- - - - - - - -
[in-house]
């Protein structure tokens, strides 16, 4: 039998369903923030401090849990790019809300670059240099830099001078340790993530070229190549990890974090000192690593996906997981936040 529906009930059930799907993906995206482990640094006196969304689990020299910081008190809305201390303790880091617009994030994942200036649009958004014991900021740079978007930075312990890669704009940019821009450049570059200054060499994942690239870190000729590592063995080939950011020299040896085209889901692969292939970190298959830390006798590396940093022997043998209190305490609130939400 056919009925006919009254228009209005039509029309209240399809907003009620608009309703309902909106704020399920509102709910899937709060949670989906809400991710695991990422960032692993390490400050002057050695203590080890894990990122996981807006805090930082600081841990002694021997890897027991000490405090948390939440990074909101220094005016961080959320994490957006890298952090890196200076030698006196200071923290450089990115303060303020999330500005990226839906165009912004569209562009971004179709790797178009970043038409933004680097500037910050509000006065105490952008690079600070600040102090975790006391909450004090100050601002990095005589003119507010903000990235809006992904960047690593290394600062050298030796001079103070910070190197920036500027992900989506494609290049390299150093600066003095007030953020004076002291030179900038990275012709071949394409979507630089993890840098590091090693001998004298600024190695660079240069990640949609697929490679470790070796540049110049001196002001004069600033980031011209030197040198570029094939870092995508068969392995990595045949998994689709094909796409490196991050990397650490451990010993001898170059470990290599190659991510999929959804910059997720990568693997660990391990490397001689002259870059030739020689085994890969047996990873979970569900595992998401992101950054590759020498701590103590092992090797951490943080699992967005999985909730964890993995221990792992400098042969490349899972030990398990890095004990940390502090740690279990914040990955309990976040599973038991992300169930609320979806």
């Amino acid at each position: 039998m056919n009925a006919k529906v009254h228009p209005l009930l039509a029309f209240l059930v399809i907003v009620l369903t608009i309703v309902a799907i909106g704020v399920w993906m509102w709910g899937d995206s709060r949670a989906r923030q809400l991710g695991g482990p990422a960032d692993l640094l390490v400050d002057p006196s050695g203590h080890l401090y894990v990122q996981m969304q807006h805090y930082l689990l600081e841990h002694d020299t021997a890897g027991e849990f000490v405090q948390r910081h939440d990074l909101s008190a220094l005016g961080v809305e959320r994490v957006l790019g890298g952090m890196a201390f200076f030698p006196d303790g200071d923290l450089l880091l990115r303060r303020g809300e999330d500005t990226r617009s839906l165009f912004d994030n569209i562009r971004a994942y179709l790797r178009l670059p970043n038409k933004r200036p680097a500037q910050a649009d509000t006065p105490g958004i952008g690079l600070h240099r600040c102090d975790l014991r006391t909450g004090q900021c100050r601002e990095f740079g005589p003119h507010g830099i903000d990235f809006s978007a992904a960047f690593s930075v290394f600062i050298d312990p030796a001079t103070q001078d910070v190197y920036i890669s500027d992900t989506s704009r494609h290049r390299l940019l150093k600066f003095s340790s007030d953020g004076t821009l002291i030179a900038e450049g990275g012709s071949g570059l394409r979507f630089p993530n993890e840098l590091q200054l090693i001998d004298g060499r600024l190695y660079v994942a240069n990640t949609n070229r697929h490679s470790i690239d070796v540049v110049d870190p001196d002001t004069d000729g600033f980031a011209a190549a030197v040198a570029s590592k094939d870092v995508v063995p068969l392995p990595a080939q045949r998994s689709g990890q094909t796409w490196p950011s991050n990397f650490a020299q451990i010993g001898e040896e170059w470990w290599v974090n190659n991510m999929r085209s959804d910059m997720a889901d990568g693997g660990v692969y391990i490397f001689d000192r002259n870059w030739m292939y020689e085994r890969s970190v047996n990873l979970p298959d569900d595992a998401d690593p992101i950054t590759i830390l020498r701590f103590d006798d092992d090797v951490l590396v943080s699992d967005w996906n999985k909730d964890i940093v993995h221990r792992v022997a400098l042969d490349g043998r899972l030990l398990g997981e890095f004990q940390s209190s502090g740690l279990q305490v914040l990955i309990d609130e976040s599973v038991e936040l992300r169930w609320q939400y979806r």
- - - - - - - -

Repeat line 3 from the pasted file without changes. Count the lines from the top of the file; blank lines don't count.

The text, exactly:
């Amino acid at each position: 039998m056919n009925a006919k529906v009254h228009p209005l009930l039509a029309f209240l059930v399809i907003v009620l369903t608009i309703v309902a799907i909106g704020v399920w993906m509102w709910g899937d995206s709060r949670a989906r923030q809400l991710g695991g482990p990422a960032d692993l640094l390490v400050d002057p006196s050695g203590h080890l401090y894990v990122q996981m969304q807006h805090y930082l689990l600081e841990h002694d020299t021997a890897g027991e849990f000490v405090q948390r910081h939440d990074l909101s008190a220094l005016g961080v809305e959320r994490v957006l790019g890298g952090m890196a201390f200076f030698p006196d303790g200071d923290l450089l880091l990115r303060r303020g809300e999330d500005t990226r617009s839906l165009f912004d994030n569209i562009r971004a994942y179709l790797r178009l670059p970043n038409k933004r200036p680097a500037q910050a649009d509000t006065p105490g958004i952008g690079l600070h240099r600040c102090d975790l014991r006391t909450g004090q900021c100050r601002e990095f740079g005589p003119h507010g830099i903000d990235f809006s978007a992904a960047f690593s930075v290394f600062i050298d312990p030796a001079t103070q001078d910070v190197y920036i890669s500027d992900t989506s704009r494609h290049r390299l940019l150093k600066f003095s340790s007030d953020g004076t821009l002291i030179a900038e450049g990275g012709s071949g570059l394409r979507f630089p993530n993890e840098l590091q200054l090693i001998d004298g060499r600024l190695y660079v994942a240069n990640t949609n070229r697929h490679s470790i690239d070796v540049v110049d870190p001196d002001t004069d000729g600033f980031a011209a190549a030197v040198a570029s590592k094939d870092v995508v063995p068969l392995p990595a080939q045949r998994s689709g990890q094909t796409w490196p950011s991050n990397f650490a020299q451990i010993g001898e040896e170059w470990w290599v974090n190659n991510m999929r085209s959804d910059m997720a889901d990568g693997g660990v692969y391990i490397f001689d000192r002259n870059w030739m292939y020689e085994r890969s970190v047996n990873l979970p298959d569900d595992a998401d690593p992101i950054t590759i830390l020498r701590f103590d006798d092992d090797v951490l590396v943080s699992d967005w996906n999985k909730d964890i940093v993995h221990r792992v022997a400098l042969d490349g043998r899972l030990l398990g997981e890095f004990q940390s209190s502090g740690l279990q305490v914040l990955i309990d609130e976040s599973v038991e936040l992300r169930w609320q939400y979806r």